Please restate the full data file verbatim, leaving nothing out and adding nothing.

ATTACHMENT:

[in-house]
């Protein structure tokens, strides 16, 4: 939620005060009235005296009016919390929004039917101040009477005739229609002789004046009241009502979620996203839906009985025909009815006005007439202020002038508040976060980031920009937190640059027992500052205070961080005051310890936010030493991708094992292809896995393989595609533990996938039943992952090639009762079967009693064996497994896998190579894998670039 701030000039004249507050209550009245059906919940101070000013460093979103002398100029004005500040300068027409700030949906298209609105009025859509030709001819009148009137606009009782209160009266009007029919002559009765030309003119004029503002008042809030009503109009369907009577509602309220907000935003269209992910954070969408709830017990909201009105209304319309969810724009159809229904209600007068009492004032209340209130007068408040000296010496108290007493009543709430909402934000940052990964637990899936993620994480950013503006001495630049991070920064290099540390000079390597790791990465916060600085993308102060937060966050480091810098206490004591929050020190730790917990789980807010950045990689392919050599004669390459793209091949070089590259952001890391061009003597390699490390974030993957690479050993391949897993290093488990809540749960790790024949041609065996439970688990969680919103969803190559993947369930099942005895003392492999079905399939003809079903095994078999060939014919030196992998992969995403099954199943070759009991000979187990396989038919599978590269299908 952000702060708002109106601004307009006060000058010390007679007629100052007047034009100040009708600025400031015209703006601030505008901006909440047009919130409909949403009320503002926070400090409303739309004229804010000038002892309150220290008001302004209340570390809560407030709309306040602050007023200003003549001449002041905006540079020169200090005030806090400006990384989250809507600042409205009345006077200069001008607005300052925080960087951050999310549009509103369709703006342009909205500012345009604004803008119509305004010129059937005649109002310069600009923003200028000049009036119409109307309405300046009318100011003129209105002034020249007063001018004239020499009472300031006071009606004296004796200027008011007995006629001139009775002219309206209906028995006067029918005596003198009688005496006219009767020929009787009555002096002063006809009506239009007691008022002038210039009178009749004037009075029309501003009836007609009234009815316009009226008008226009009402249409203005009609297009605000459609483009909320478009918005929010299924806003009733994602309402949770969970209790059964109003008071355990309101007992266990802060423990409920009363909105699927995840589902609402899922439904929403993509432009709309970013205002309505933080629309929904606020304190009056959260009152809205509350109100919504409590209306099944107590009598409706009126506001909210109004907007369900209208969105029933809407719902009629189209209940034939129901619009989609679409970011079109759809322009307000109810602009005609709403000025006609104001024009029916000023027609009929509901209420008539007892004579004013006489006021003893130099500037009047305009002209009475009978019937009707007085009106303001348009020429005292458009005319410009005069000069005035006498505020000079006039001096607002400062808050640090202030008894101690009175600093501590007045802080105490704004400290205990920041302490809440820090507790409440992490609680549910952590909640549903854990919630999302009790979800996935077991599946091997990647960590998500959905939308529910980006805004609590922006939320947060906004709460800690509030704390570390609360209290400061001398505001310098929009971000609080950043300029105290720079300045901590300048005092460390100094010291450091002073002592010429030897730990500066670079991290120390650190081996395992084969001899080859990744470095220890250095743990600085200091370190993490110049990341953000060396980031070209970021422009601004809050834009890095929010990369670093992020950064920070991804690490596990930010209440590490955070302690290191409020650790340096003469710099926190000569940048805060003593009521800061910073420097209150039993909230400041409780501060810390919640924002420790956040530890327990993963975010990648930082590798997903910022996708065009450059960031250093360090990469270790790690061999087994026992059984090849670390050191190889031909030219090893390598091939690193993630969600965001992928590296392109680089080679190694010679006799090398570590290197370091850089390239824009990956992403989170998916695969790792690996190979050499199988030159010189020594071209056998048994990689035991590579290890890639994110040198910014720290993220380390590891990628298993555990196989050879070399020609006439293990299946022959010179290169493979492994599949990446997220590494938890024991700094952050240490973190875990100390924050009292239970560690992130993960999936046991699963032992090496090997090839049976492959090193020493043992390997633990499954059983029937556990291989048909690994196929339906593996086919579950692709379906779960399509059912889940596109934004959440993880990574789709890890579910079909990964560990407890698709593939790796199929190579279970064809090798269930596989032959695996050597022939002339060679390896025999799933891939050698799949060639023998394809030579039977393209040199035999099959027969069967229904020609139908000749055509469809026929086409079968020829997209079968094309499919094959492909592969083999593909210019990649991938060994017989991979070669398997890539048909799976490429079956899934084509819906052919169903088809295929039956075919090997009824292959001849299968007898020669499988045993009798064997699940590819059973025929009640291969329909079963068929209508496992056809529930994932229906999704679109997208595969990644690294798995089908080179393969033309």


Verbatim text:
[in-house]
């Protein structure tokens, strides 16, 4: 939620005060009235005296009016919390929004039917101040009477005739229609002789004046009241009502979620996203839906009985025909009815006005007439202020002038508040976060980031920009937190640059027992500052205070961080005051310890936010030493991708094992292809896995393989595609533990996938039943992952090639009762079967009693064996497994896998190579894998670039 701030000039004249507050209550009245059906919940101070000013460093979103002398100029004005500040300068027409700030949906298209609105009025859509030709001819009148009137606009009782209160009266009007029919002559009765030309003119004029503002008042809030009503109009369907009577509602309220907000935003269209992910954070969408709830017990909201009105209304319309969810724009159809229904209600007068009492004032209340209130007068408040000296010496108290007493009543709430909402934000940052990964637990899936993620994480950013503006001495630049991070920064290099540390000079390597790791990465916060600085993308102060937060966050480091810098206490004591929050020190730790917990789980807010950045990689392919050599004669390459793209091949070089590259952001890391061009003597390699490390974030993957690479050993391949897993290093488990809540749960790790024949041609065996439970688990969680919103969803190559993947369930099942005895003392492999079905399939003809079903095994078999060939014919030196992998992969995403099954199943070759009991000979187990396989038919599978590269299908 952000702060708002109106601004307009006060000058010390007679007629100052007047034009100040009708600025400031015209703006601030505008901006909440047009919130409909949403009320503002926070400090409303739309004229804010000038002892309150220290008001302004209340570390809560407030709309306040602050007023200003003549001449002041905006540079020169200090005030806090400006990384989250809507600042409205009345006077200069001008607005300052925080960087951050999310549009509103369709703006342009909205500012345009604004803008119509305004010129059937005649109002310069600009923003200028000049009036119409109307309405300046009318100011003129209105002034020249007063001018004239020499009472300031006071009606004296004796200027008011007995006629001139009775002219309206209906028995006067029918005596003198009688005496006219009767020929009787009555002096002063006809009506239009007691008022002038210039009178009749004037009075029309501003009836007609009234009815316009009226008008226009009402249409203005009609297009605000459609483009909320478009918005929010299924806003009733994602309402949770969970209790059964109003008071355990309101007992266990802060423990409920009363909105699927995840589902609402899922439904929403993509432009709309970013205002309505933080629309929904606020304190009056959260009152809205509350109100919504409590209306099944107590009598409706009126506001909210109004907007369900209208969105029933809407719902009629189209209940034939129901619009989609679409970011079109759809322009307000109810602009005609709403000025006609104001024009029916000023027609009929509901209420008539007892004579004013006489006021003893130099500037009047305009002209009475009978019937009707007085009106303001348009020429005292458009005319410009005069000069005035006498505020000079006039001096607002400062808050640090202030008894101690009175600093501590007045802080105490704004400290205990920041302490809440820090507790409440992490609680549910952590909640549903854990919630999302009790979800996935077991599946091997990647960590998500959905939308529910980006805004609590922006939320947060906004709460800690509030704390570390609360209290400061001398505001310098929009971000609080950043300029105290720079300045901590300048005092460390100094010291450091002073002592010429030897730990500066670079991290120390650190081996395992084969001899080859990744470095220890250095743990600085200091370190993490110049990341953000060396980031070209970021422009601004809050834009890095929010990369670093992020950064920070991804690490596990930010209440590490955070302690290191409020650790340096003469710099926190000569940048805060003593009521800061910073420097209150039993909230400041409780501060810390919640924002420790956040530890327990993963975010990648930082590798997903910022996708065009450059960031250093360090990469270790790690061999087994026992059984090849670390050191190889031909030219090893390598091939690193993630969600965001992928590296392109680089080679190694010679006799090398570590290197370091850089390239824009990956992403989170998916695969790792690996190979050499199988030159010189020594071209056998048994990689035991590579290890890639994110040198910014720290993220380390590891990628298993555990196989050879070399020609006439293990299946022959010179290169493979492994599949990446997220590494938890024991700094952050240490973190875990100390924050009292239970560690992130993960999936046991699963032992090496090997090839049976492959090193020493043992390997633990499954059983029937556990291989048909690994196929339906593996086919579950692709379906779960399509059912889940596109934004959440993880990574789709890890579910079909990964560990407890698709593939790796199929190579279970064809090798269930596989032959695996050597022939002339060679390896025999799933891939050698799949060639023998394809030579039977393209040199035999099959027969069967229904020609139908000749055509469809026929086409079968020829997209079968094309499919094959492909592969083999593909210019990649991938060994017989991979070669398997890539048909799976490429079956899934084509819906052919169903088809295929039956075919090997009824292959001849299968007898020669499988045993009798064997699940590819059973025929009640291969329909079963068929209508496992056809529930994932229906999704679109997208595969990644690294798995089908080179393969033309």